18th century summer reading?

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18th century summer reading?

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1ostrom
Jun 21, 2008, 4:36pm

For some reason, I think if TRISTRAM SHANDY and Boswell's biography (for example) as good Winter books, but I think of TOM JONES as a good one for summer. Any recommendations for 18th century summer reading--fiction, poetry, or nonfiction?

2Eurydice
Jun 21, 2008, 6:02pm

I don't know. I was thinking of finally tackling Clarissa this summer. Moll Flanders and Roxana have a certain beach-book affinity, however much preferable, though I think I read them in winter. Rasselas might not be a bad summer book. It takes place in warm climes, is episodic, and shows surprising humor despite a fundamental seriousness.

Sorry to be hitting on the obvious, but my mind isn't up for much more than that, at the moment. In plays, I'm drawing blank.

Seasonal poetry recommendations would be much appreciated.

3Eurydice
Jun 21, 2008, 6:04pm

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4Eurydice
Jun 21, 2008, 6:05pm

Ingenious Pursuits: Building the Scientific Revolution also strikes me, somehow, as suitable for the summer. Perhaps the sparkle of thought and the great variety of flora and fauna, travel and discovery, make it so. Each chapter focuses on a different area of investigation, which lightens the feel, somewhat.

Edited to add: It's been too long since I read non-fiction with an 18th century focus. Here, too, I would appreciate any recommendations, written at the time, or since.

5ostrom
Jun 30, 2008, 9:43pm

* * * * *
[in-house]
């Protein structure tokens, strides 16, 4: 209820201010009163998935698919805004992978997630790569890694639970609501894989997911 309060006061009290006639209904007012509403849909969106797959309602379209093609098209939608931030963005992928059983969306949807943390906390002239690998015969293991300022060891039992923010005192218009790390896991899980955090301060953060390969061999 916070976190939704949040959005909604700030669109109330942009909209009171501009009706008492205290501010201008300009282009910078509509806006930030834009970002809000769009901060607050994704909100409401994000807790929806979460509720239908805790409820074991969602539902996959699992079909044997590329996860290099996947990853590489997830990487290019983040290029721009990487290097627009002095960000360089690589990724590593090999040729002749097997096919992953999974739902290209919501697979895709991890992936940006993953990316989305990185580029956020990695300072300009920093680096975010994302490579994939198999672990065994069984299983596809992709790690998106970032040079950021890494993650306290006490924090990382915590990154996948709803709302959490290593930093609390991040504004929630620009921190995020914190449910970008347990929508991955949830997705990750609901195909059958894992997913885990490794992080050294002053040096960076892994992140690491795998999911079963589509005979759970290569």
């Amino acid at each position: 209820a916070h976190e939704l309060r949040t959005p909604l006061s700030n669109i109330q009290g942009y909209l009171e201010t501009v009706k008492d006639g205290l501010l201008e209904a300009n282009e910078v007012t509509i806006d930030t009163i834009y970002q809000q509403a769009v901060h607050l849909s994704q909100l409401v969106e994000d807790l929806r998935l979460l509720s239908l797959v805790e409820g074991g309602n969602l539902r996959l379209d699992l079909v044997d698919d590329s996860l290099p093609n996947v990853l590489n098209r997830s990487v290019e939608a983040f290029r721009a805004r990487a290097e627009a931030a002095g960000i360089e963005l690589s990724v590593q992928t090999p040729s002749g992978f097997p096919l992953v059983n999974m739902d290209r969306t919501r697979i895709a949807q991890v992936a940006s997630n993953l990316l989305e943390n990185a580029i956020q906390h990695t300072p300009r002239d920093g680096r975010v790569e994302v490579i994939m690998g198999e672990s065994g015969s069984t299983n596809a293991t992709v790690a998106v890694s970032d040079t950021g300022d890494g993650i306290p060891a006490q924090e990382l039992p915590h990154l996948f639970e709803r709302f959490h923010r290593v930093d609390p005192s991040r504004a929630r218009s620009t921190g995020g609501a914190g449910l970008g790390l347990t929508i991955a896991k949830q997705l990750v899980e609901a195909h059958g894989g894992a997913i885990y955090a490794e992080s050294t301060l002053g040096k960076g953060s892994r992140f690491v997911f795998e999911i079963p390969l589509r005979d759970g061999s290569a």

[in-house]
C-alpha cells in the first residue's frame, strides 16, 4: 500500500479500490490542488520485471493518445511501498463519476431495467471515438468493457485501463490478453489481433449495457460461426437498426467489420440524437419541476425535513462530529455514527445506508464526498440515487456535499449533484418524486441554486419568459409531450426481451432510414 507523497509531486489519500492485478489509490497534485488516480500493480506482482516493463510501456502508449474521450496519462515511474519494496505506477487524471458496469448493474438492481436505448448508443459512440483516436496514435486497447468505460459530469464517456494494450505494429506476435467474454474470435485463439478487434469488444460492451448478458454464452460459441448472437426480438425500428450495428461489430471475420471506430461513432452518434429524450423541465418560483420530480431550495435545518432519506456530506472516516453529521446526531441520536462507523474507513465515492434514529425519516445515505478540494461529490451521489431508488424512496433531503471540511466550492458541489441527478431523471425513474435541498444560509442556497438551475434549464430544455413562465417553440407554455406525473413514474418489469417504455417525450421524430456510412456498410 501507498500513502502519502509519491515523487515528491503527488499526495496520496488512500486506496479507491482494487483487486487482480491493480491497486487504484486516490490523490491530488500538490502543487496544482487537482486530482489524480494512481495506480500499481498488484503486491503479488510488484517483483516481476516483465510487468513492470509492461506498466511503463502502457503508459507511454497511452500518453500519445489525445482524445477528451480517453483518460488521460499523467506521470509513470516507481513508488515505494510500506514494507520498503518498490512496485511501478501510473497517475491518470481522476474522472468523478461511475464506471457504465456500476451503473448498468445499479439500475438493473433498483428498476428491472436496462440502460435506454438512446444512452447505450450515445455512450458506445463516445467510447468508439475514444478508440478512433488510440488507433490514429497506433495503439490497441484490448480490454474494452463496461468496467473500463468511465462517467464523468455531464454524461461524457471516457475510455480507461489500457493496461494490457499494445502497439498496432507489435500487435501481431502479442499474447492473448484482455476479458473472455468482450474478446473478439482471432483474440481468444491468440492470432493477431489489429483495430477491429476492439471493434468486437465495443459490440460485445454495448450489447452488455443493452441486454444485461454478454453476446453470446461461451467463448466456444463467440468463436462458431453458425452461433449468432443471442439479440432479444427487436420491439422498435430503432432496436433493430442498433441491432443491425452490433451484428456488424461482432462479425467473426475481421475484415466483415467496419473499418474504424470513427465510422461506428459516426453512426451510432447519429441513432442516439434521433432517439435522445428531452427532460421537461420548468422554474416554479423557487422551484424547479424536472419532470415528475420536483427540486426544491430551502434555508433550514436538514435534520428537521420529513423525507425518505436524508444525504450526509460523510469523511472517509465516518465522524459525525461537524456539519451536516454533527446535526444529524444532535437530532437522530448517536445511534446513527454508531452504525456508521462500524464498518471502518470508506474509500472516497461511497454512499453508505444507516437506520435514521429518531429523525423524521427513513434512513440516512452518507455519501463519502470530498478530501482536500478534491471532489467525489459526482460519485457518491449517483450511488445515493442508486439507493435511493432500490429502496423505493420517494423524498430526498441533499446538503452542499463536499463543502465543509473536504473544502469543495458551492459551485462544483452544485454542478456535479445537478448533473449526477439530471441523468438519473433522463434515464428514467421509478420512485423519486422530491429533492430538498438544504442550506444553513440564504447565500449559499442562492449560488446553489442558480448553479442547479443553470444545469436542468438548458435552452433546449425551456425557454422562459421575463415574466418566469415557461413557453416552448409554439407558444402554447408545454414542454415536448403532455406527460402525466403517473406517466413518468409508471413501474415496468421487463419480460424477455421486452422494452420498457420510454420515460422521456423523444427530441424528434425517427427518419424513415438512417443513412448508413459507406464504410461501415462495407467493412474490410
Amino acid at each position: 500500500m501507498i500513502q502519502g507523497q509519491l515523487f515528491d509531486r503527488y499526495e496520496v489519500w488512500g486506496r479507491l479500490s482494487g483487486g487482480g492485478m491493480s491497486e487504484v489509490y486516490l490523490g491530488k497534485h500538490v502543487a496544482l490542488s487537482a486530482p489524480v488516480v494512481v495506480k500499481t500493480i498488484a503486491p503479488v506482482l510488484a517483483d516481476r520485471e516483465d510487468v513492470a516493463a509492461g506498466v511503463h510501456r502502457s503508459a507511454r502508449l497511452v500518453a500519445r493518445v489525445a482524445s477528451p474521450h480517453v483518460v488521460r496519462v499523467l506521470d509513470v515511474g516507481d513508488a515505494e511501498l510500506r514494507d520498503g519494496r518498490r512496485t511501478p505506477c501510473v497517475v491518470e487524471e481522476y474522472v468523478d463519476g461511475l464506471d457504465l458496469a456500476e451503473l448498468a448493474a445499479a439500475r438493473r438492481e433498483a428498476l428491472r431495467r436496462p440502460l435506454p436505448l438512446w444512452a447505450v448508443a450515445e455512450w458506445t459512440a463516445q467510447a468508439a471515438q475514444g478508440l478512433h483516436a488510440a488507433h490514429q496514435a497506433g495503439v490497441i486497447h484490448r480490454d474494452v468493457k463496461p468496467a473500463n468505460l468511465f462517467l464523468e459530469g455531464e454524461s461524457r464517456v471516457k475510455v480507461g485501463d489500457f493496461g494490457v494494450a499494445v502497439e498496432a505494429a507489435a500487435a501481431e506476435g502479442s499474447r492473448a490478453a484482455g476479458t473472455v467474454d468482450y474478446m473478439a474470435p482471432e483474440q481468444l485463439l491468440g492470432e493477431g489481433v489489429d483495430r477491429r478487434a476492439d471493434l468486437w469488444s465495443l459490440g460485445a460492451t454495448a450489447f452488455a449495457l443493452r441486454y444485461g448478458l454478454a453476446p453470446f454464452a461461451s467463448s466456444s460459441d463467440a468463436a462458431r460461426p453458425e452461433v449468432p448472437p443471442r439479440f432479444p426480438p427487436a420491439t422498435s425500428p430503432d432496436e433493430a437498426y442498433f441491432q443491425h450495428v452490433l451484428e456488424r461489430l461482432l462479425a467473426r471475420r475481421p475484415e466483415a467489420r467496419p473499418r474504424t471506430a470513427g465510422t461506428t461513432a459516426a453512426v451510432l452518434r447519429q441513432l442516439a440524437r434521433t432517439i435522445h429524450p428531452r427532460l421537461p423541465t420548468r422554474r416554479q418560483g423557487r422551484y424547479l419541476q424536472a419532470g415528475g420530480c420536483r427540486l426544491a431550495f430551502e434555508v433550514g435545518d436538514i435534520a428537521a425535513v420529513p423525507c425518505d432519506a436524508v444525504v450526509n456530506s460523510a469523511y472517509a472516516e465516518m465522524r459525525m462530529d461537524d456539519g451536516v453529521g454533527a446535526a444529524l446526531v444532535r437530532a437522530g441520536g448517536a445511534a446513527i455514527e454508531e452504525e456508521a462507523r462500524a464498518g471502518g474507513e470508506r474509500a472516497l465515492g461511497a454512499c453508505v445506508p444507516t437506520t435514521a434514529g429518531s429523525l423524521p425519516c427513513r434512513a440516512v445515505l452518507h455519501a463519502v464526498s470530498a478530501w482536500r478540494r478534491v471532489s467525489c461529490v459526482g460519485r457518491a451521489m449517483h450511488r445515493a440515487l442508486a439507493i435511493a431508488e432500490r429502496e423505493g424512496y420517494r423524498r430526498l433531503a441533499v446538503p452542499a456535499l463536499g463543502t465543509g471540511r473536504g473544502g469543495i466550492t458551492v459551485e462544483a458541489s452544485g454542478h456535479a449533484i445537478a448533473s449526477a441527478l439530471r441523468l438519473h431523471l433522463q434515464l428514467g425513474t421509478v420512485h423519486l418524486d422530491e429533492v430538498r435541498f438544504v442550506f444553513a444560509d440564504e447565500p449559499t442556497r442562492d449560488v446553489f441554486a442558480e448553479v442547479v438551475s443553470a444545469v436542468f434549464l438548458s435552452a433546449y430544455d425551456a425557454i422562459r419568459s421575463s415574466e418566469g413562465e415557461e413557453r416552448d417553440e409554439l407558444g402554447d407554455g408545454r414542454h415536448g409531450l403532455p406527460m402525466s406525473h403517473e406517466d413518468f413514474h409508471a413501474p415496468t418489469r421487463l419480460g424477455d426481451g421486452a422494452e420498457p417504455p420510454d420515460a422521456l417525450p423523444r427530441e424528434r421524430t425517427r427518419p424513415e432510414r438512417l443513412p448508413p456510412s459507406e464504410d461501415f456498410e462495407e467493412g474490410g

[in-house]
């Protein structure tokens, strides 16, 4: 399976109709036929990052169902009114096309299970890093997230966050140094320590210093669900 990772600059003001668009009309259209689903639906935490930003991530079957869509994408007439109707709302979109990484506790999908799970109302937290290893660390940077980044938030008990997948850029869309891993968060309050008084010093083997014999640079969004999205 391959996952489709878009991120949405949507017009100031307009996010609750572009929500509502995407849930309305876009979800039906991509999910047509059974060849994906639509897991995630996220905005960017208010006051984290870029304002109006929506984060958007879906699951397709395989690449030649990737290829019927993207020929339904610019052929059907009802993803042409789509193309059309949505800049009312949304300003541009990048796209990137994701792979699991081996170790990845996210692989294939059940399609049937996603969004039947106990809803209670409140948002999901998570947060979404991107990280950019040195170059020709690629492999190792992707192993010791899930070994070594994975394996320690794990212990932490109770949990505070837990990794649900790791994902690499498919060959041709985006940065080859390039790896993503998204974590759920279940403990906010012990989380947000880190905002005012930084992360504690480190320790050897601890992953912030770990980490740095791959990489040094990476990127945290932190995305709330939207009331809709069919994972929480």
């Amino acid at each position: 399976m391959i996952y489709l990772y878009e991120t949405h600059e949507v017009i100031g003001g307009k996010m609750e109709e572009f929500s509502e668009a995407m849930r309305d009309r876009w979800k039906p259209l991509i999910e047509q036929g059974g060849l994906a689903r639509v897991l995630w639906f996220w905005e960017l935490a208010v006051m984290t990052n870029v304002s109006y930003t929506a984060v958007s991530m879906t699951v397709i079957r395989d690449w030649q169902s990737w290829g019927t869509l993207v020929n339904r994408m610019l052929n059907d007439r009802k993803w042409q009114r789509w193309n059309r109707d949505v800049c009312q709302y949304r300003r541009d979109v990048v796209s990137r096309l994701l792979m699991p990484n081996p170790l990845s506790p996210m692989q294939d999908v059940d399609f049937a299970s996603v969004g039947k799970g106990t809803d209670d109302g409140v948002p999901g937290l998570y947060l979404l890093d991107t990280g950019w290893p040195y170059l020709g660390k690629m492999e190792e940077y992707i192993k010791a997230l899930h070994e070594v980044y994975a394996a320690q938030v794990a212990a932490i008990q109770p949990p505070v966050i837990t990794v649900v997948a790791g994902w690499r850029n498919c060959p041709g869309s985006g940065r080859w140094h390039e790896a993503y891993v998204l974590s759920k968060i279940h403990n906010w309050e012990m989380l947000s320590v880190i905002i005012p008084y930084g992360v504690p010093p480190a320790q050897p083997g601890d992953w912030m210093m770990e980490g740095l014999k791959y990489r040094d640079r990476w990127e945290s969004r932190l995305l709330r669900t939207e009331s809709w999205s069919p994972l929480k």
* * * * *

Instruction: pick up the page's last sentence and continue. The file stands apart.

It's hard to go wrong with Johnson's Essays from the Rambler--so pithy. Addison and Steele, too--there used to be a great collection from Rinehart. The Age of Exuberance by Donald Greene is a brisk, short book about the 18th century.

6AaronWTimm
Jun 30, 2008, 9:55pm

I might try WIlliam Blake, the 18th/19th century artist. His poetry is quite good for a summer read. I agree with #2 on Moll Flanders, and you could try The Expedition of Humphrey Clinker by Tobias Smollet.

8Eurydice
Jul 1, 2008, 1:52pm

Ostrom, such nice choices. I do love the essayists and have some unfinished collections. Perfect for summer moments, of taking up and laying down, leisurely, warmed. You've also reminded me to finish The Age of Exuberance, which I characteristically laid down, but was enjoying. The title seemed to me so apt, the moment I saw it, in someone's catalogue, I began looking for it.

Frogbelly, Lennox is another on my mental list. If I do not give Clarissa due time, I'll try to turn to her.

9ostrom
Jul 24, 2008, 11:42pm

I've been reading Johnson's Preface to Shakespeare--most enjoyable, much easier going than I had remembered it. I even read part of it while on an exercise-cycle. I dare not imagine what Johnson would have said to Boswell about "working out."

10PensiveCat
Jul 25, 2008, 9:25am

Clarissa has been on my shelf waiting for me for some time. Wonder if it would make a good beach read?

11ostrom
Jul 25, 2008, 11:28pm

Clarissa may be a bit long, dense, and intense for beach--but that's only one opinion! Pamela might work better.

12Leseratte2
Jul 31, 2008, 1:08pm

I would go for:
The Memoirs of Miss Sydney Bidulph by Frances Chamberlain Sheridan
The History of Miss Betsy Thoughtless by Eliza Haywood
Either Emmeline or The Old Manor House by Charlotte Smith
Any of Smollett's novels.
I've read Richardson, but it was a hard slog every time. He was indeed "a poor pruner".

13Eurydice
Aug 1, 2008, 4:26am

Smollett is good for a rollicking quick read, and I read Pamela with utter absorption, all the way through. My own interest in Clarissa has made progress, around other books, but fairly minimal compared with what I'd like. It's more a matter of competition and an etext losing out to printed pages than slogging, though.... so far. I've been enjoying it.

14ostrom
Aug 5, 2008, 9:44pm

Smollett's a great choice!